After years of effort, Meta’s cryptocurrency initiative has collapsed under the weight of regulatory scrutiny.
The Diem Association, formerly known as the Libra Association, is considering selling its assets and returning money to investors, according to a Bloomberg report. There’s not much to sell, though. The company doesn’t have much in the way of physical assets—just some intellectual property. Perhaps the most valuable part of the association is its engineers. Diem is reportedly looking for a “new home” for them.
Mark Zuckerberg first announced the project in 2019, back when his company was named Facebook and the project was named Libra. He said the cryptocurrency would serve as the foundation for payments within Facebook Messenger and WhatsApp. Zuckerberg managed to convince dozens of companies to become founding members of the backing organization, including Visa, MasterCard, Uber, Lyft, eBay, Spotify, and Andreessen Horowitz.
Libra was to be managed via blockchain, with member organizations processing and verifying transactions. Originally, it was planned to be backed by conventional currencies and other stable assets, making it a so-called stablecoin. (Eventually, though, that scope was reduced to focus on the US dollar alone.)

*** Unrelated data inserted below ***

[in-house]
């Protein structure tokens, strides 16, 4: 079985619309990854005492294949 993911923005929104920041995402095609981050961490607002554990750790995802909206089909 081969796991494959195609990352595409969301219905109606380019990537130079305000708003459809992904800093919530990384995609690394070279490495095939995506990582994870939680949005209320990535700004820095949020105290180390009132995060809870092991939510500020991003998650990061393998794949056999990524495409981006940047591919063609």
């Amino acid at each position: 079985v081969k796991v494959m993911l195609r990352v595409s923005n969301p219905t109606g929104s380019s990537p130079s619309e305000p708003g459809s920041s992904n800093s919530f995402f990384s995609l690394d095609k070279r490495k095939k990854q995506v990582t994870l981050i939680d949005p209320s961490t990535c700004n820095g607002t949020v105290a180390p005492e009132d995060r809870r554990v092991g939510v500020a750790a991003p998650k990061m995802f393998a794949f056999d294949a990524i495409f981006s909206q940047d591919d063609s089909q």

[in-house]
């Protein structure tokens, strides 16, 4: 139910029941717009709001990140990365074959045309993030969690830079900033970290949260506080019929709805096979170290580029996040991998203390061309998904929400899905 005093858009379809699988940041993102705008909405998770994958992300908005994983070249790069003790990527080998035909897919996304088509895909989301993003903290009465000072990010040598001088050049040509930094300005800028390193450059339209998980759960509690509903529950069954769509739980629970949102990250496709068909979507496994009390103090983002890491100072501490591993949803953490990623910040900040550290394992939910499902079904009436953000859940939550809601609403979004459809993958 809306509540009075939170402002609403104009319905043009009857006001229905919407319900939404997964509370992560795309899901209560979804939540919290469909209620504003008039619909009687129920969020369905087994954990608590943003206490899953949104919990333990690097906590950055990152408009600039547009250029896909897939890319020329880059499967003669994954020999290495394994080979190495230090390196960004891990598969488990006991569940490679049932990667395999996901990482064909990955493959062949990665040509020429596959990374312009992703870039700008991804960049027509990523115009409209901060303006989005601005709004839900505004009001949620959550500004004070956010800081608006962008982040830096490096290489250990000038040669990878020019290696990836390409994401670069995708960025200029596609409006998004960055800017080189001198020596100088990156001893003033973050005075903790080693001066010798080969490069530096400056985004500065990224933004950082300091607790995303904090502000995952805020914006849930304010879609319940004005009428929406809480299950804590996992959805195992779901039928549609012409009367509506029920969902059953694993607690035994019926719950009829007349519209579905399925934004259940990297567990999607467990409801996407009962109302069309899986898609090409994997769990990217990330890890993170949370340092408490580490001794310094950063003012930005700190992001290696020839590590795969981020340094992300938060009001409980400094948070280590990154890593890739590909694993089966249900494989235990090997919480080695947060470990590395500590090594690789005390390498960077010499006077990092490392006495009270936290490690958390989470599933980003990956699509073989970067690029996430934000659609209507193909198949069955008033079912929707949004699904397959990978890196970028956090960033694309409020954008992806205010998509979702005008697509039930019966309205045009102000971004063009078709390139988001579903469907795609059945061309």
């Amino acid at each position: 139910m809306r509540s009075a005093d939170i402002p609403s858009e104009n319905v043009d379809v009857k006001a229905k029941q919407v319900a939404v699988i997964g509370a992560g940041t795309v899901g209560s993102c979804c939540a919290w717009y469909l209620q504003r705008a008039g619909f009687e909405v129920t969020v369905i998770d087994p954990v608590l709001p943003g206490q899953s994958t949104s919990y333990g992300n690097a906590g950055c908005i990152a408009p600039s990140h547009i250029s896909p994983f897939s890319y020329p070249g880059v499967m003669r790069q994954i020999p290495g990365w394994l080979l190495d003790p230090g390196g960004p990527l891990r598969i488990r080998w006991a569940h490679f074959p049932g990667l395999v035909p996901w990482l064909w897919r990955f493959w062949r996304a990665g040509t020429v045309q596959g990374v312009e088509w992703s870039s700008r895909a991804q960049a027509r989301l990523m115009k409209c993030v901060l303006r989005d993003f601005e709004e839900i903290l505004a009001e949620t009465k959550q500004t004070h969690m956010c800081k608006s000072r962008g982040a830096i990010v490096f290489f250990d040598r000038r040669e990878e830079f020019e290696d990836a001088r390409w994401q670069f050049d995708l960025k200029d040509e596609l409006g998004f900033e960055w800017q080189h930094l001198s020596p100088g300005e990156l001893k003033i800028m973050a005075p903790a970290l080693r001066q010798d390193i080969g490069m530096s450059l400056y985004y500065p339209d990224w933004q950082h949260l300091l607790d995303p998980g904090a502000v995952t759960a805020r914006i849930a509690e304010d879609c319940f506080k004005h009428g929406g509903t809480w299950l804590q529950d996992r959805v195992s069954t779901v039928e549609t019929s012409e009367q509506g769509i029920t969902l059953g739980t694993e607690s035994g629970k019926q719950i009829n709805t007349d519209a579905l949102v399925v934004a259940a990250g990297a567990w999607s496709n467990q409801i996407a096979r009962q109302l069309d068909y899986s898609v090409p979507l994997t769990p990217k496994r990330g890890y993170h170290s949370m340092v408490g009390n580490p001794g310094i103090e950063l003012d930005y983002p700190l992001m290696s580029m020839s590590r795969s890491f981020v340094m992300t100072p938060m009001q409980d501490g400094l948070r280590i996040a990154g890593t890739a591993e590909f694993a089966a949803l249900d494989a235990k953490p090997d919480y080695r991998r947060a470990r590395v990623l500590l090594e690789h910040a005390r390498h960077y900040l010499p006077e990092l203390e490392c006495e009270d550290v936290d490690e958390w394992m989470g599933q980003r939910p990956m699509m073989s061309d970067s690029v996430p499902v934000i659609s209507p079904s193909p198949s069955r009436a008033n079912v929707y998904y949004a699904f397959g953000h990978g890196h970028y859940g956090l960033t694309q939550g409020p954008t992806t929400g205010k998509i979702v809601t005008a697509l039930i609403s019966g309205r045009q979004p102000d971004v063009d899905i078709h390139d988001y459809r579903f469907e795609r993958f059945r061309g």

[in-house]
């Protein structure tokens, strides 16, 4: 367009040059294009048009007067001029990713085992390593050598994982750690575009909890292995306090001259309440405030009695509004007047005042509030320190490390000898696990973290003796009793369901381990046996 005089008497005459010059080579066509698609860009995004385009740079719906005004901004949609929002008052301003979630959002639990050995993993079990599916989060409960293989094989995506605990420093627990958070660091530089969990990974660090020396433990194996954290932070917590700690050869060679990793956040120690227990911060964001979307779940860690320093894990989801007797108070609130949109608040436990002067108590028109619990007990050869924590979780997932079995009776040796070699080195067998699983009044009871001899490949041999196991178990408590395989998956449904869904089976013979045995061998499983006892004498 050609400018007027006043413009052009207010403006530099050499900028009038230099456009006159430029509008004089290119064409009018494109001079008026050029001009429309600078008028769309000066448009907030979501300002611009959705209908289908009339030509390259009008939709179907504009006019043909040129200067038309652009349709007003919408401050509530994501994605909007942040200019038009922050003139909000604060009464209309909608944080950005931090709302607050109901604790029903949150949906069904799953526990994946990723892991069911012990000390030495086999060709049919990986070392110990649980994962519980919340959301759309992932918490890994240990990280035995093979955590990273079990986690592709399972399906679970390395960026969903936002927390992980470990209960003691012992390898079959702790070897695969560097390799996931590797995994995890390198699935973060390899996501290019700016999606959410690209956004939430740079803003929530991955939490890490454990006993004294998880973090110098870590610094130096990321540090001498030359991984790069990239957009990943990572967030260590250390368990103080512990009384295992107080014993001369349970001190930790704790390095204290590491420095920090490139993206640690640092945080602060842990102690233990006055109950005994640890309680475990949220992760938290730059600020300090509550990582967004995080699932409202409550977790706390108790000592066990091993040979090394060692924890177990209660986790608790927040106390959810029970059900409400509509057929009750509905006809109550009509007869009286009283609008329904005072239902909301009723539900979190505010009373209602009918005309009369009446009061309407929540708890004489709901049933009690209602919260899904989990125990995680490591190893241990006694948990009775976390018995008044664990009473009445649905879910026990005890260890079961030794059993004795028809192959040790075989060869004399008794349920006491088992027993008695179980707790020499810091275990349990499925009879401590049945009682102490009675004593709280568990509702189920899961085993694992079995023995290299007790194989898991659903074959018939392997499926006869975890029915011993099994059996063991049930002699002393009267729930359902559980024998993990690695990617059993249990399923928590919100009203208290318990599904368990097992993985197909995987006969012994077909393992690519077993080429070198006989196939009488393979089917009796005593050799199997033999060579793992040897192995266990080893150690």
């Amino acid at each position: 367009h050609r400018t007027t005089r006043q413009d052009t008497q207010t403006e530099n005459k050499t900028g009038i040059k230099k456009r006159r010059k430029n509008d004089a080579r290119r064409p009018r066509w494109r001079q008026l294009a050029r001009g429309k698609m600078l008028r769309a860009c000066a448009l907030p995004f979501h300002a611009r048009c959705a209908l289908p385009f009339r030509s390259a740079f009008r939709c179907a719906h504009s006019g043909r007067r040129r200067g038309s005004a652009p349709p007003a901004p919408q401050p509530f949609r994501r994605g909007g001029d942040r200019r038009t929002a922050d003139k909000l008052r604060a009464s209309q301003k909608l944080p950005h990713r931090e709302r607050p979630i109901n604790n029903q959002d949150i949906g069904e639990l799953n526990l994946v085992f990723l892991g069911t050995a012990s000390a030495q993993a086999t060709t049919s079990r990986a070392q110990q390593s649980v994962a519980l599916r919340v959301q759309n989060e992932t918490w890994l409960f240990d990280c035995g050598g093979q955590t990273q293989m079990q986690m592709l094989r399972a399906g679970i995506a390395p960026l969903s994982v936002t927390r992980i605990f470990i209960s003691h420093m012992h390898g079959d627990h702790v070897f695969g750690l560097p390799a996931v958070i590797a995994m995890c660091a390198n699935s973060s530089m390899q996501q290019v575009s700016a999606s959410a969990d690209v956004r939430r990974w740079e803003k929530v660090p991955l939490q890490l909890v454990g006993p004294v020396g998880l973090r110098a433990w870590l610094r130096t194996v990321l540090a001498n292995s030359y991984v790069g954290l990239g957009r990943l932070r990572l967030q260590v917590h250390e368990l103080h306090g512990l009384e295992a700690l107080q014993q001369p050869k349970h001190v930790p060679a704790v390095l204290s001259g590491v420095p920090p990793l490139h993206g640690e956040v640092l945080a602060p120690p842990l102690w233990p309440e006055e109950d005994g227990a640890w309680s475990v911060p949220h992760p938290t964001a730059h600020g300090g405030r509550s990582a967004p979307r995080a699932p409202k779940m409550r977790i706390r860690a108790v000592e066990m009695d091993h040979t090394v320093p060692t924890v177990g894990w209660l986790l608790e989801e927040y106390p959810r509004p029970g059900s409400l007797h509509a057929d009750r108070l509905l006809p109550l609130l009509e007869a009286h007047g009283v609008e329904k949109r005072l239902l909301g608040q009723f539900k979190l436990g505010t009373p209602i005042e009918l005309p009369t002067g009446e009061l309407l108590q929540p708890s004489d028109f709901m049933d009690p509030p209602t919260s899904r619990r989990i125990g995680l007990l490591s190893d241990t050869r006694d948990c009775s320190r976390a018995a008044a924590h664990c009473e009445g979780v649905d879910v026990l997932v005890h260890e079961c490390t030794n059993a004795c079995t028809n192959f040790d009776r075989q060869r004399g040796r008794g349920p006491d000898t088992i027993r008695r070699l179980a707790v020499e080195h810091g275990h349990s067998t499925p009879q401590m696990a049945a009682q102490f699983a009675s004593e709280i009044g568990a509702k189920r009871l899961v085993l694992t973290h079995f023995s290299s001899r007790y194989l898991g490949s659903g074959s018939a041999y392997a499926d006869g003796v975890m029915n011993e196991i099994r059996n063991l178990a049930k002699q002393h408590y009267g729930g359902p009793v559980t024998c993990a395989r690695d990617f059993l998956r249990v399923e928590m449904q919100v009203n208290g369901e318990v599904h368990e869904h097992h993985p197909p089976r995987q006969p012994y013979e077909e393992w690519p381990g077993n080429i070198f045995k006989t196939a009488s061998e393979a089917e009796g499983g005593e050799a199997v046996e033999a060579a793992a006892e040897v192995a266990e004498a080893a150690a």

Almost immediately, Libra ran into headwinds. Regulators questioned the distributed nature of the project and how the company would police activity on the network. Facebook adjusted, making the Libra Association responsible for compliance with financial laws, including money laundering and terrorist financing.
Within months, though, the association lost Visa, MasterCard, Stripe, and eBay from its ranks.
Still, the project soldiered on, making tweaks here and there and changing its name to Diem. Yet, none of those moves addressed the key problem, which was that Libra/Diem concentrated economic power in the hands of member companies.
“The combination of a stablecoin issuer or wallet provider and a commercial firm could lead to an excessive concentration of economic power,” the President’s Working Group on Financial Markets said in a November report. “This combination could have detrimental effects on competition and lead to market concentration in sectors of the real economy.” In other words, stablecoins like Libra/Diem could create systemic risks to the economy, making companies like Meta/Facebook and its partners too big to fail.
The final nail in the coffin came when Federal Reserve officials said they weren’t sure if they would allow the bank affiliated with the project to issue the stablecoin. Libra/Diem, faced with the specter of a regulatory crackdown, had reached the end of the road.
Meta still owns about a third of the Diem Association, according to the Bloomberg report. Other members were supposed to pay in, though it’s not clear how many—if any—did.